TBS/Asahi Broadcasting Company(Free! only) – (digital distribution/international rights)
Notice the huge shift in committee lineup? Instead of being third/fourth on the list and earning a smaller portion of the profit, KyoAni not only became the biggest financier of the project, but owned the copyrights/publication rights to get a much bigger share of the earnings. They have to invest more (higher risk), but they get to earn a lot more than before (higher reward). For a show like Chuunibyou, they not only got a much bigger share of revenue from BD/DVD sales compared to something like Kanon (15k sold to 18k sold) as they are actually selling the disc alongside the committee (unlike Sunrise’s shows), but they also got their novels published in many new stores and increased demand for that label. People look at Chuunibyou‘s earning as only BD/DVD sales, but it was much much much more profitable than that for them when you add in novels, merchandise, and copyright ownership. They took a big risk, and got rewarded heavily.
Following the airing of the final CTFK work, Kyoukai no Kanata, two new productions started while work was progressing in sequels for all the CTFK works. While both would adapt properties owned by other publishers, they both told different sides to how the studio would work in the future.
Amagi Brilliant Park production committee:
TBS (main financier/domestic distribution (TV and internet))Kadokawa (Shoten: Video publisher) & (Fujimi Shobo: Print publisher)
Kyoto Animation (animation producer/self-produced merchandise seller
Amagi was a light novel series written by Yasuhiro Takemoto’s old friend from the Full Metal Panic series, Shoji Gatou. He wanted to adapt Gatou’s new novel series, but Kadokawa wasn’t funding a lot of 12 episode productions anymore. Hideaki Hatta and Takeshi Yasuda (from Kadokawa) asked TBS’s Nakayama for assistance in funding the show and they agreed. This was the first Kadokawa/TBS co-produced show (not counting the Media Factory brand the Kadokawa group purchased in 2013) and it was made possible through the connections from the past. This was likely a one-shot pairing as the three sides each want different goals with animation production in the future.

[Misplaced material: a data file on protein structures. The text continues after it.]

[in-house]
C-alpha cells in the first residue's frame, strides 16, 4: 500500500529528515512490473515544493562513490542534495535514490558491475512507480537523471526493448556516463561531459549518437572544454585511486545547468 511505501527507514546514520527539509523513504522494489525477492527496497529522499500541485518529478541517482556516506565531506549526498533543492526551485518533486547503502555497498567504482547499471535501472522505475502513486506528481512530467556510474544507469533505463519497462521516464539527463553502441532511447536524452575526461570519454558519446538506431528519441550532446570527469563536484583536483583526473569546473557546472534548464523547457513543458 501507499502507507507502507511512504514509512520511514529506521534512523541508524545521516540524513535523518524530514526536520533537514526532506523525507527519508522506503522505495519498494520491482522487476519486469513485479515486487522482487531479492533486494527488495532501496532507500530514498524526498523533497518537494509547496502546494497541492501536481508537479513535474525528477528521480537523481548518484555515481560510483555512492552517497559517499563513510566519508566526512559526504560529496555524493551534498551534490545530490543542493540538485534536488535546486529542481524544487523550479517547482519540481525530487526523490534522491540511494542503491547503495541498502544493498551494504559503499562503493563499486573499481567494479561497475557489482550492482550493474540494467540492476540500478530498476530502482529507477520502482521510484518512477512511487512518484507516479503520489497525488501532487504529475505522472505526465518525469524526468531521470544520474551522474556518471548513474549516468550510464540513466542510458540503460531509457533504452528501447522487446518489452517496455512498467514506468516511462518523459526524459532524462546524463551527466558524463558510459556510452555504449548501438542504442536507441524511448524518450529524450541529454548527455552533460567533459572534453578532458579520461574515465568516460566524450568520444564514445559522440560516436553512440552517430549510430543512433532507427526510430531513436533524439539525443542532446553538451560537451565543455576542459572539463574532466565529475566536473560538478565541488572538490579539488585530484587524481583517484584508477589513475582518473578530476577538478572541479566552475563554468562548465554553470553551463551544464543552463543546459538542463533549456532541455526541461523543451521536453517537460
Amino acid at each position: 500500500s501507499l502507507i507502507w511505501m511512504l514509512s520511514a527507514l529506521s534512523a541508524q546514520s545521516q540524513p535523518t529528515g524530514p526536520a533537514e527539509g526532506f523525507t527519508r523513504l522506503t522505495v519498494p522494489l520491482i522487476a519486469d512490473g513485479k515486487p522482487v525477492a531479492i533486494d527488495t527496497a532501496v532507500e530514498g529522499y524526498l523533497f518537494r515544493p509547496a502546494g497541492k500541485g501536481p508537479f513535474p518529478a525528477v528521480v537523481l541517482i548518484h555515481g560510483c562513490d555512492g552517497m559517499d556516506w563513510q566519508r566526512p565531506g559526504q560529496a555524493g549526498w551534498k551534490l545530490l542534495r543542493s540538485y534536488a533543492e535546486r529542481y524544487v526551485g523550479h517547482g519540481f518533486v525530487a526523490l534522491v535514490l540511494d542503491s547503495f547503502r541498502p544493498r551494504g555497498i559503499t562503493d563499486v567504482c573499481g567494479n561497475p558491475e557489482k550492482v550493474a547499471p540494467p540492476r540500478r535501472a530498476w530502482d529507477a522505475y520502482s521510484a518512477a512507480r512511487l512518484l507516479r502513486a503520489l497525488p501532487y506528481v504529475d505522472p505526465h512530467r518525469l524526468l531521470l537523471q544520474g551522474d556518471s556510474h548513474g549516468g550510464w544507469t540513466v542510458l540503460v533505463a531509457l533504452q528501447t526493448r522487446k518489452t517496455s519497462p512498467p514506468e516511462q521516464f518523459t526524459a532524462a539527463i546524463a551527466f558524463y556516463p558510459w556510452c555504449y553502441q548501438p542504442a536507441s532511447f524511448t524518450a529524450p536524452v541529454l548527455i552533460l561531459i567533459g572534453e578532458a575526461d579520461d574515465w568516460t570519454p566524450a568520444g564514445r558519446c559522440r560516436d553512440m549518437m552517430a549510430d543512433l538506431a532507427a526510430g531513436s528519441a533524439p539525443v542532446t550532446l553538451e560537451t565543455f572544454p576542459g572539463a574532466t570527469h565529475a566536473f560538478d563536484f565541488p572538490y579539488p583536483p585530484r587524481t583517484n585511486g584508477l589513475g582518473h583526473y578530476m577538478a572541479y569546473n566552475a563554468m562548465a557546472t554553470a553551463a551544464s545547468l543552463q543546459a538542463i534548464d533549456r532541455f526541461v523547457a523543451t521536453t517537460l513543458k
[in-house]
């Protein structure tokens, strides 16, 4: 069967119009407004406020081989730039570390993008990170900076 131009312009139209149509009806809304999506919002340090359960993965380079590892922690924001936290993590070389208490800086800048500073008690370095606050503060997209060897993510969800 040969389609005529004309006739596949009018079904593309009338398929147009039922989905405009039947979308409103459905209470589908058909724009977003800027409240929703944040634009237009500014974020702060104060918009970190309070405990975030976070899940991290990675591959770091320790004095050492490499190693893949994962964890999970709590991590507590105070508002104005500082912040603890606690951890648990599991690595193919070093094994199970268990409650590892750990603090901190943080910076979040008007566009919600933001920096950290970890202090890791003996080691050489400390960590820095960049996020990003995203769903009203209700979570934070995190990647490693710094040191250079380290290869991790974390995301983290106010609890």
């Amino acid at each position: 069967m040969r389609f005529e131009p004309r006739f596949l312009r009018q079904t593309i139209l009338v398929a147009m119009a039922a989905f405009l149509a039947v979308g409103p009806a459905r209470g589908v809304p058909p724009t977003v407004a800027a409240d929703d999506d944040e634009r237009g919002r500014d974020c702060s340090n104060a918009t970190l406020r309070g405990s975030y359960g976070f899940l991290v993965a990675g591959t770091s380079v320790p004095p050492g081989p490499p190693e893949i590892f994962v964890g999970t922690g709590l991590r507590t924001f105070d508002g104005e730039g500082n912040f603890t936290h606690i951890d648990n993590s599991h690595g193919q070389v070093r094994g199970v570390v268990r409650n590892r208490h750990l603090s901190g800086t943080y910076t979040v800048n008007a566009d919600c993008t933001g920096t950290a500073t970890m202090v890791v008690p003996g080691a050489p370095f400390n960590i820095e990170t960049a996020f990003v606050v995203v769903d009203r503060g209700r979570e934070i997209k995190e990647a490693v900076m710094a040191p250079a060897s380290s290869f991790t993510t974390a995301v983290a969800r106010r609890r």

Hibike! Euphonium production committee:
Kyoto Animation (animation producer)
Pony Canyon (video publisher/publicity/international rights)
Lantis (music production/distribution)
Rakuonsha (sound production)
Released in December 2013, Ayano Takeda’s novel captured the interest of two producers at KyoAni, Eharu Oohashi and Riri Senami. They made a proposal and presented it to the publisher of the novel, Takarajimasha, who allowed them the rights to animate the novel. Again, this is unlike before. While KyoAni had adapted works from other publishers, they were either on the committee (Kadokawa) or the rights were requested by TBS. While the revenue sources aren’t as large (due to not publishing the novel and owning copyrights), they still are larger than other productions.
It’s really amazing to see how far the studio has come in 30 years.
2003: Animation Producer
2011: Content Producer
2015: Content Acquirer
Who knows what else may come in the future? With Euphonium, we now see that KyoAni has the ability to acquire good works from other creators and lead those committees. The potential for creation from the studio has opened up and now can focus on appealing to an audience outside the general otaku fandom. As the studio looks to grow larger in control of their productions, it’s fascinating to think where they go from here. Time will tell what happens next, and no one outside knows what direction the studio will go with their next work, so there’s no use guessing what the future holds.